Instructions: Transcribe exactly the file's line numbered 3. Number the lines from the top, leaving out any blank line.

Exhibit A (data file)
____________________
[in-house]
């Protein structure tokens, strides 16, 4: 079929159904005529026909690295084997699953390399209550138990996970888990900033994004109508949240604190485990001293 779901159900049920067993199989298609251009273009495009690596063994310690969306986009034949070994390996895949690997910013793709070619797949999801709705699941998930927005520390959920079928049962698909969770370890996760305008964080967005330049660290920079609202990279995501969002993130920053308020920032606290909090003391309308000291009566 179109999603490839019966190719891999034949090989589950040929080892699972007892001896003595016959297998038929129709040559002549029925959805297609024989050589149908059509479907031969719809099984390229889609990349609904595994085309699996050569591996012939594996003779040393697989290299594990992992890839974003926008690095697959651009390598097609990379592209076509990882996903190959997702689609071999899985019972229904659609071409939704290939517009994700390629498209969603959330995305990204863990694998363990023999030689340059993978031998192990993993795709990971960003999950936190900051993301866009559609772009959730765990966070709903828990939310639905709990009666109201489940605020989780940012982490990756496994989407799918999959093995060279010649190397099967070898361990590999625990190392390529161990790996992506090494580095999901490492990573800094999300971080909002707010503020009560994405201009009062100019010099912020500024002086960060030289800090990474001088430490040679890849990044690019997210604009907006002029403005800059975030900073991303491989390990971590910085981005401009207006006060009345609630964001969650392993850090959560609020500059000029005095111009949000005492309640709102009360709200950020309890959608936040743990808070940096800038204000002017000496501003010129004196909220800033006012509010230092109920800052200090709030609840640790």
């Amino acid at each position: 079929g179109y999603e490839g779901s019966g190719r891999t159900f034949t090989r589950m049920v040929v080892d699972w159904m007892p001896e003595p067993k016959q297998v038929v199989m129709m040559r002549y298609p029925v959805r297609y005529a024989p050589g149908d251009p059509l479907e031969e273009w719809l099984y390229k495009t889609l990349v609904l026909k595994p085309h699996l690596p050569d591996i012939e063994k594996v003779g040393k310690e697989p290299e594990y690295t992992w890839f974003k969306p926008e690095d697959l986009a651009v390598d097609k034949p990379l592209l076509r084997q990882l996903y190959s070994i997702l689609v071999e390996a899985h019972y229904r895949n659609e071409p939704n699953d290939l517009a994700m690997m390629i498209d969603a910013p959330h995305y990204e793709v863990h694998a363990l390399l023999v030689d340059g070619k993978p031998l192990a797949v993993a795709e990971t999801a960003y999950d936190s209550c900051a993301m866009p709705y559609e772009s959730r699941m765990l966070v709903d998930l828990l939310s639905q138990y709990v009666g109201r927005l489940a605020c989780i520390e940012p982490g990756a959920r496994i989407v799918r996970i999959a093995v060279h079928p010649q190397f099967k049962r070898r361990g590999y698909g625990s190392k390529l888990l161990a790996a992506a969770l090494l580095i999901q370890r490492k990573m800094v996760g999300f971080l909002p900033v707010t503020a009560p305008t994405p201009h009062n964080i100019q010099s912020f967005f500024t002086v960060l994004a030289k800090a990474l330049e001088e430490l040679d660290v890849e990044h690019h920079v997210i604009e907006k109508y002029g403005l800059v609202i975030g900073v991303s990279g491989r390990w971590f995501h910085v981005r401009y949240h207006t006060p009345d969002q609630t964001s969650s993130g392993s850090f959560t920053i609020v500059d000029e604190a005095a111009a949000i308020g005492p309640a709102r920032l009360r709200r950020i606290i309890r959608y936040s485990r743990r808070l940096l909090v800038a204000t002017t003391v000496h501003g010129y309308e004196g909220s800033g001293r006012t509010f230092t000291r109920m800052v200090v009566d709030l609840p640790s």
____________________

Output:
């Amino acid at each position: 079929g179109y999603e490839g779901s019966g190719r891999t159900f034949t090989r589950m049920v040929v080892d699972w159904m007892p001896e003595p067993k016959q297998v038929v199989m129709m040559r002549y298609p029925v959805r297609y005529a024989p050589g149908d251009p059509l479907e031969e273009w719809l099984y390229k495009t889609l990349v609904l026909k595994p085309h699996l690596p050569d591996i012939e063994k594996v003779g040393k310690e697989p290299e594990y690295t992992w890839f974003k969306p926008e690095d697959l986009a651009v390598d097609k034949p990379l592209l076509r084997q990882l996903y190959s070994i997702l689609v071999e390996a899985h019972y229904r895949n659609e071409p939704n699953d290939l517009a994700m690997m390629i498209d969603a910013p959330h995305y990204e793709v863990h694998a363990l390399l023999v030689d340059g070619k993978p031998l192990a797949v993993a795709e990971t999801a960003y999950d936190s209550c900051a993301m866009p709705y559609e772009s959730r699941m765990l966070v709903d998930l828990l939310s639905q138990y709990v009666g109201r927005l489940a605020c989780i520390e940012p982490g990756a959920r496994i989407v799918r996970i999959a093995v060279h079928p010649q190397f099967k049962r070898r361990g590999y698909g625990s190392k390529l888990l161990a790996a992506a969770l090494l580095i999901q370890r490492k990573m800094v996760g999300f971080l909002p900033v707010t503020a009560p305008t994405p201009h009062n964080i100019q010099s912020f967005f500024t002086v960060l994004a030289k800090a990474l330049e001088e430490l040679d660290v890849e990044h690019h920079v997210i604009e907006k109508y002029g403005l800059v609202i975030g900073v991303s990279g491989r390990w971590f995501h910085v981005r401009y949240h207006t006060p009345d969002q609630t964001s969650s993130g392993s850090f959560t920053i609020v500059d000029e604190a005095a111009a949000i308020g005492p309640a709102r920032l009360r709200r950020i606290i309890r959608y936040s485990r743990r808070l940096l909090v800038a204000t002017t003391v000496h501003g010129y309308e004196g909220s800033g001293r006012t509010f230092t000291r109920m800052v200090v009566d709030l609840p640790s």